WASHINGTON (Army News Service, Aug. 13, 2014) -- Lt. Gen. Karen E. Dyson made Army history yesterday, becoming the first female finance officer to achieve the three-star rank.
At her promotion ceremony at the Pentagon, Dyson lauded the teamwork and the shared satisfaction in "supporting something bigger than what we can ever achieve on our own."
Dyson, now the military deputy for budget to the assistant secretary of the Army (financial management and comptroller), was most recently the director of the Army Budget Office. She served there during sequestration and other tough fiscal challenges.
She is now one of five women in the active Army serving as lieutenant general. She said she is greatly honored by the promotion and appreciative of the opportunity to continue to serve.
"As I stand here today, I am truly inspired by this characteristic of selfless service and service to others," she said.
She referenced the newest Medal of Honor recipient, former Staff Sgt. Ryan Pitts; and Maj. Gen. Harold Greene, who was killed last week in Afghanistan.
"To serve along with Soldiers like these two leaders, to be in a profession with such grave consequences and in a profession that has such a rich history of contributions to meeting our nation's demands is incredibly humbling for me," Dyson said.
It is a tremendous achievement to rise so high in the Army, said Chief of Staff of the Army Gen. Ray Odierno, who hosted the promotion ceremony.
"Karen's diversity of assignments has really grown her and allowed her to be considered for and selected to be a senior leader in our great Army," he said. "We're very proud of her."
She has had a distinguished career, commanding at all levels and doing the jobs expected of great leaders, he said. She will continue to make outstanding contributions to the Army, Odierno said.
"We need somebody who's not afraid to understand that, and who will help to lead us through that change over the next several years, and Karen Dyson is the person to do that," Odierno said.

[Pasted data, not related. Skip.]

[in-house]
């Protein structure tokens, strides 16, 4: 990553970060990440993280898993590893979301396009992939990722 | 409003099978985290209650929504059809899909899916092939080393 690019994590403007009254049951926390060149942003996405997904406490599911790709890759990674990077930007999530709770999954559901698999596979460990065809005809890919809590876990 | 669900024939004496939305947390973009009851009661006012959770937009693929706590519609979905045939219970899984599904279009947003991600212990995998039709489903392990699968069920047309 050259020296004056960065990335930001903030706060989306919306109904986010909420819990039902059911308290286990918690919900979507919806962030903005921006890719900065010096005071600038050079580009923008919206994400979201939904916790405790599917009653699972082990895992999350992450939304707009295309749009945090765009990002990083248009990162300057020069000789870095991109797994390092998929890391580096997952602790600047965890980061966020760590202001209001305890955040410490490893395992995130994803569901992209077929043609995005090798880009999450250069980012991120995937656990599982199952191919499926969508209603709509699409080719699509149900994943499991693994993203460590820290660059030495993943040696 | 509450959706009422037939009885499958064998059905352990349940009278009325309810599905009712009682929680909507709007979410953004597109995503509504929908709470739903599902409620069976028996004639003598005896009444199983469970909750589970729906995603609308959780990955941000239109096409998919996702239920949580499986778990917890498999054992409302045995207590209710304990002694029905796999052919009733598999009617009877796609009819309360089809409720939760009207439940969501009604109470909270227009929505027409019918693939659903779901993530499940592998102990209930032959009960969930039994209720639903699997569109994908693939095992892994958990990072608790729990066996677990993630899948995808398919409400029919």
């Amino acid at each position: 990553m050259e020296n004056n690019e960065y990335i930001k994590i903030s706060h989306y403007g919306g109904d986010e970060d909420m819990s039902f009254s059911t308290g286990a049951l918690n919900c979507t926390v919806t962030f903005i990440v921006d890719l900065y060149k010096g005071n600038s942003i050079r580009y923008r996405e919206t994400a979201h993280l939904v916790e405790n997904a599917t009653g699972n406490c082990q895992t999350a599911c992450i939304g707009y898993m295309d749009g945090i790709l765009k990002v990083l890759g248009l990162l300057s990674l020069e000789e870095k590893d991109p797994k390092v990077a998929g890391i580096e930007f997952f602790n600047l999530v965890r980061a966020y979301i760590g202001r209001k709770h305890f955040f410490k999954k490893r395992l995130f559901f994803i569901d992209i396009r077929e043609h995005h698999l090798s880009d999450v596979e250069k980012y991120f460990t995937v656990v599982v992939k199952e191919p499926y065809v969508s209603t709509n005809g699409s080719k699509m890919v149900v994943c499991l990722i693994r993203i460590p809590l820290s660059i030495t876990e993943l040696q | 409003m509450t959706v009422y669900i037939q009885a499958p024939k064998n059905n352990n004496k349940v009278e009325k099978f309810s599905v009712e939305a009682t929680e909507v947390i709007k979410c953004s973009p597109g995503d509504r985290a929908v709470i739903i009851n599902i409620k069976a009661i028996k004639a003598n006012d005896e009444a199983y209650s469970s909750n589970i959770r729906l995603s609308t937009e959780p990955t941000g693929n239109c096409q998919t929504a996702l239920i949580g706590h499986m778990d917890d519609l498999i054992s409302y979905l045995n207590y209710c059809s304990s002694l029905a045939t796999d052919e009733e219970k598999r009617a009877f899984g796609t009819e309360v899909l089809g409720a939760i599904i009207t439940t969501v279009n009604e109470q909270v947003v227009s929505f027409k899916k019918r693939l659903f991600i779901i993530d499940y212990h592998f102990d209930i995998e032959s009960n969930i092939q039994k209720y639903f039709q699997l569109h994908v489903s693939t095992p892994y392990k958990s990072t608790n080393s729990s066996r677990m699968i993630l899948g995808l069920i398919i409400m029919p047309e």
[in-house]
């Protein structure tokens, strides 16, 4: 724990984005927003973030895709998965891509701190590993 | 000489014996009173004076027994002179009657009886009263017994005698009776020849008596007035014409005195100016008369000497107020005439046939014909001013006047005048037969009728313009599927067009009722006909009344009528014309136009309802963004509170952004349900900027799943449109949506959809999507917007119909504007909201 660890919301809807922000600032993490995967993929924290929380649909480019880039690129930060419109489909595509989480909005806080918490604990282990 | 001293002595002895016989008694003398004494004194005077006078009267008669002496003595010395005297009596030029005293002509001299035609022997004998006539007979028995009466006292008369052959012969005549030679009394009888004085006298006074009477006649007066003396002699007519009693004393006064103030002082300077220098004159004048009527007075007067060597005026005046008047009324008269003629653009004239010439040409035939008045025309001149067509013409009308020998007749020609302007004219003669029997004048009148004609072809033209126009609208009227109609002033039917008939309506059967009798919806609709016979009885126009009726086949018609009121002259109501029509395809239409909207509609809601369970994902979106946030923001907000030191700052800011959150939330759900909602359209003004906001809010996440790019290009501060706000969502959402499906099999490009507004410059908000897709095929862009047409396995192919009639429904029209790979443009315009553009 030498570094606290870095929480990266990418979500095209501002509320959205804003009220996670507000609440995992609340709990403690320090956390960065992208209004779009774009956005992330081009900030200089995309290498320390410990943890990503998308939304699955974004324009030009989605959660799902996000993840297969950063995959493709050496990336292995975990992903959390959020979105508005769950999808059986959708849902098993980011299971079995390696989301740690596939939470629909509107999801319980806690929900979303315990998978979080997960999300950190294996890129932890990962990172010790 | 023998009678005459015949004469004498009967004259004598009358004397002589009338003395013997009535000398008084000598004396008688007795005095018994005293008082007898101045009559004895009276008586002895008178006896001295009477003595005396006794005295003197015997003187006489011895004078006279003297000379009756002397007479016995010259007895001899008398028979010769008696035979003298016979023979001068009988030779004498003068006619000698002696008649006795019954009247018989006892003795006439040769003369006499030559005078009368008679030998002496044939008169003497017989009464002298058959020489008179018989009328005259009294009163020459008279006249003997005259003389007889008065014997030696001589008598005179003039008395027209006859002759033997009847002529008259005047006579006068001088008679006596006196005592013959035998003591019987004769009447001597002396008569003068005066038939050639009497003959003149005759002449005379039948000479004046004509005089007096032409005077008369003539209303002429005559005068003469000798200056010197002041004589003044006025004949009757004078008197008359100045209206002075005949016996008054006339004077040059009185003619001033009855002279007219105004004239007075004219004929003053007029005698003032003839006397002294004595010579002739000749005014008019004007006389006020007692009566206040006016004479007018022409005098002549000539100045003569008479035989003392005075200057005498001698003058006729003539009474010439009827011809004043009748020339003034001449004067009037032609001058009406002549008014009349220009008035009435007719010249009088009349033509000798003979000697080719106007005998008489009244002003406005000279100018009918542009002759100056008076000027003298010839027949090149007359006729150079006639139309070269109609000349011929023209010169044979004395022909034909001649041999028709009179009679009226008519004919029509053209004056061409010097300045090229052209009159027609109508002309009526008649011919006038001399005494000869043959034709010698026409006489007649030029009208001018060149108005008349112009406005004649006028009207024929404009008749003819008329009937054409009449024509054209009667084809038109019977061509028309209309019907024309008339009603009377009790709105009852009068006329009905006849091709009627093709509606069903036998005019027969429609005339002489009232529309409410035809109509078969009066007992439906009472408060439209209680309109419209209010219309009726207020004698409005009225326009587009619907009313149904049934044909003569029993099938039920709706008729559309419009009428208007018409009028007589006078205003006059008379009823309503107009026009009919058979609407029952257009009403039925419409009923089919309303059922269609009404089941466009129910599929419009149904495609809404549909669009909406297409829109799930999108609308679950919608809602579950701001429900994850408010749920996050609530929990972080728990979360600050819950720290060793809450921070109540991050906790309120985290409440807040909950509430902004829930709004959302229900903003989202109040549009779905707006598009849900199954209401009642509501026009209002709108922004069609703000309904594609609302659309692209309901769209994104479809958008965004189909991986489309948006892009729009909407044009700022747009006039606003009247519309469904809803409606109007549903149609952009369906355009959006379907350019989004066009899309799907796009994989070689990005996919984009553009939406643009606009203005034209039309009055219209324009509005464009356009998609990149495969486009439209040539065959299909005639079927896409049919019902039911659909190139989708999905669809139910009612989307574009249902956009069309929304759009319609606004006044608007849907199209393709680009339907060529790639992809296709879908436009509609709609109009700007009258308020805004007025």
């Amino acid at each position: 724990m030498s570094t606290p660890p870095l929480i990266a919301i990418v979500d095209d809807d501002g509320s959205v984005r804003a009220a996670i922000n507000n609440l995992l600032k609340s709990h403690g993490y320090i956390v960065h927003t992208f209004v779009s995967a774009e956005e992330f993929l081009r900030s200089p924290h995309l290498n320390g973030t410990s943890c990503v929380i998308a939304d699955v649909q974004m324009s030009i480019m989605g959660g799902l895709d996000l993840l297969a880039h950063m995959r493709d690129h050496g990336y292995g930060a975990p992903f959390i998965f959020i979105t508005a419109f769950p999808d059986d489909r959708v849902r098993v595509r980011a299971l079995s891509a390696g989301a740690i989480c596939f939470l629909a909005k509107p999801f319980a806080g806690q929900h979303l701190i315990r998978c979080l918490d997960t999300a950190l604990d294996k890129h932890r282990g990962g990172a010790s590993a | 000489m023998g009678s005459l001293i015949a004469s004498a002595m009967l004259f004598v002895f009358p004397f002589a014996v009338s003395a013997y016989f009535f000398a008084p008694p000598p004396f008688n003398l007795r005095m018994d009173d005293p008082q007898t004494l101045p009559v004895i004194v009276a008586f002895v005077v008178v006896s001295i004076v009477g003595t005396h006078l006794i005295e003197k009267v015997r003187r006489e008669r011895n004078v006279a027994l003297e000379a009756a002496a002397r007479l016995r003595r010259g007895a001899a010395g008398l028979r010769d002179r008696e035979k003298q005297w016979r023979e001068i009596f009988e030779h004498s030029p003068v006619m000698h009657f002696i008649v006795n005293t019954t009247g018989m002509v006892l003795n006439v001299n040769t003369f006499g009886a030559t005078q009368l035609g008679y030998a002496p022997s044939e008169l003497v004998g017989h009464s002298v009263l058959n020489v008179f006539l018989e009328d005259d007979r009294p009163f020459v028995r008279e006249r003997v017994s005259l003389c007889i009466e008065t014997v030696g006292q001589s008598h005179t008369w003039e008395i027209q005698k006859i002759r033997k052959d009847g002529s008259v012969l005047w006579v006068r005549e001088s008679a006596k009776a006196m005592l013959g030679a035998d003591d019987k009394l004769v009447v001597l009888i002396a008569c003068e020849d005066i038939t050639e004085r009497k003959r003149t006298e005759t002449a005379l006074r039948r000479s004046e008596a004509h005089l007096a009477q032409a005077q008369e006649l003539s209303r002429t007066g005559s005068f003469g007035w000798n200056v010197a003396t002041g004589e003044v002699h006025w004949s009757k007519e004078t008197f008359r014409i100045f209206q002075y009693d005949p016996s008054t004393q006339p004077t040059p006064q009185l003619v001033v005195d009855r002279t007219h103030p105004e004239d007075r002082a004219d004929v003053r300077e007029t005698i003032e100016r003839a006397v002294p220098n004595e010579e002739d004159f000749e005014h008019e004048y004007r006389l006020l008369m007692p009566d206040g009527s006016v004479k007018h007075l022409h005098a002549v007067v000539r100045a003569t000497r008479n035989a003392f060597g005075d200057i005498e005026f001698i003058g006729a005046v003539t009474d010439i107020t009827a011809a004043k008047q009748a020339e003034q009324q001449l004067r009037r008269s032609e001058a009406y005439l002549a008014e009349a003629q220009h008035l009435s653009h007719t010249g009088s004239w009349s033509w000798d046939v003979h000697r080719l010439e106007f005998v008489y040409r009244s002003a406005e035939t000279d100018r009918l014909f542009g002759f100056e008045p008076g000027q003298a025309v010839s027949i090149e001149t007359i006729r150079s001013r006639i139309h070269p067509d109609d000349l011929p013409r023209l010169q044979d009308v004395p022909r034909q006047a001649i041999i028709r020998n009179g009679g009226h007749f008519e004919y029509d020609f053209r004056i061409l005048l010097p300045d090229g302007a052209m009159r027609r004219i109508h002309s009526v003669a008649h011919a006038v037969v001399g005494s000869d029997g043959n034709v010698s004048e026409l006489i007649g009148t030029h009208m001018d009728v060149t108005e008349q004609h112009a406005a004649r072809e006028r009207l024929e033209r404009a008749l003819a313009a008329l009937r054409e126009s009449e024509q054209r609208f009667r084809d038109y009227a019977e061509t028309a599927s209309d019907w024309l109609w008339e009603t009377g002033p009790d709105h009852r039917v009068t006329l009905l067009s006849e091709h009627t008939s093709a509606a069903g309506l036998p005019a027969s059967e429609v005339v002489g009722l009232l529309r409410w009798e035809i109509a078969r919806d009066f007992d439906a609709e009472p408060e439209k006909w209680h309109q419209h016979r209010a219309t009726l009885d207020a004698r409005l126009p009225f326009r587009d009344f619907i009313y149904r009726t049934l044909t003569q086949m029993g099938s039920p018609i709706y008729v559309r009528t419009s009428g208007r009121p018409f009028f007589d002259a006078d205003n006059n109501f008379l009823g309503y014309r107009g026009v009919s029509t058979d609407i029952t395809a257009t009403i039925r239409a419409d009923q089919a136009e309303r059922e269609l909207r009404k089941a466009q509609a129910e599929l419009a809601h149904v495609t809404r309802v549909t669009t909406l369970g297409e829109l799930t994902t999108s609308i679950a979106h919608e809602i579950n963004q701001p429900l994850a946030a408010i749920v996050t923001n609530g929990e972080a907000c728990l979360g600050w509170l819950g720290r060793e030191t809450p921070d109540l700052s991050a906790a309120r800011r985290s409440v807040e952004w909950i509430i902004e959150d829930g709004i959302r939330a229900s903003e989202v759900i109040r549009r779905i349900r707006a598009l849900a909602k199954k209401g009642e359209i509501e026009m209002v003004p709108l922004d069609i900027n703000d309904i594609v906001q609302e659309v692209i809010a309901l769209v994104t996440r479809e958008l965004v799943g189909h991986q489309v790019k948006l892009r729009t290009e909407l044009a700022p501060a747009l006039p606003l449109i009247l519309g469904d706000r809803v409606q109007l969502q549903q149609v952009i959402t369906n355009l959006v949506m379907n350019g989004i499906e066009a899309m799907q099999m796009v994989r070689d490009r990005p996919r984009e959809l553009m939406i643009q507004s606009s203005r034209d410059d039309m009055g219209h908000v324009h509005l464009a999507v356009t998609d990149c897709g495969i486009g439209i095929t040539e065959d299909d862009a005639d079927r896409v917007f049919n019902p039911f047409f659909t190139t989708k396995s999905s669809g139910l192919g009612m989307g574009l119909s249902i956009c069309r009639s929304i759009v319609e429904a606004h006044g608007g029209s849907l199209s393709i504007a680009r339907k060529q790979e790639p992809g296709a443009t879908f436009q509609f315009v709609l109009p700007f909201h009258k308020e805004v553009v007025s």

Dyson, who was commissioned through the ROTC, has a bachelor of science from Missouri State University, a master of business administration from Austin Peay State University, and a master of science from the National Defense University.
She has commanded at all levels through brigade with command of the 266th Finance Command. She has deployed in support of Operation Enduring Freedom and Operation Iraqi Freedom, and Operation Desert Shield/Desert Storm.
The experiences have given her a great appreciation for the "contributions of our Soldiers, of our leaders, and of our civilian workforce," Dyson said.
"My career evolved over time; what I learned very early on is the power of teamwork, from the perspective of the support role that I have always played as a finance officer," she said.
Financial management, she said, is critically important to the Army and the nation.
"We talk about accountability, audit readiness and enabling commanders through resource allocation. I'm very proud of our record," she said.
Dyson comes from a family with a strong military tradition.
"As I often say, my career began when I decided to enter the family business," she said, recalling that her father was a Special Forces officer who served two tours in Vietnam.
"Our home was truly wherever the Army told us to be, and that took us to many, many places around the world," she said.
Dyson thanked her parents, and the many family members and friends who traveled from throughout the United States and even Germany to attend the ceremony.
Her husband, Retired Air Force Col. James C. Chamberlain, along with Odierno, affixed the new rank on her uniform. Her brother, who is a chief warrant officer in the Army National Guard, and her nephew, who is a senior airman in the Air National Guard, uncased the three-star flag during the ceremony.
Dyson joins the ranks of the other female three-star generals currently serving in the Army: Judge Advocate General Lt. Gen. Flora Darpino; Army Surgeon General Lt. Gen. Patricia Horoho; Army Deputy Chief of Staff for Intelligence Lt. Gen. Mary Legere; and Deputy Commanding General of Army Materiel Command Lt. Gen. Patricia McQuistion.
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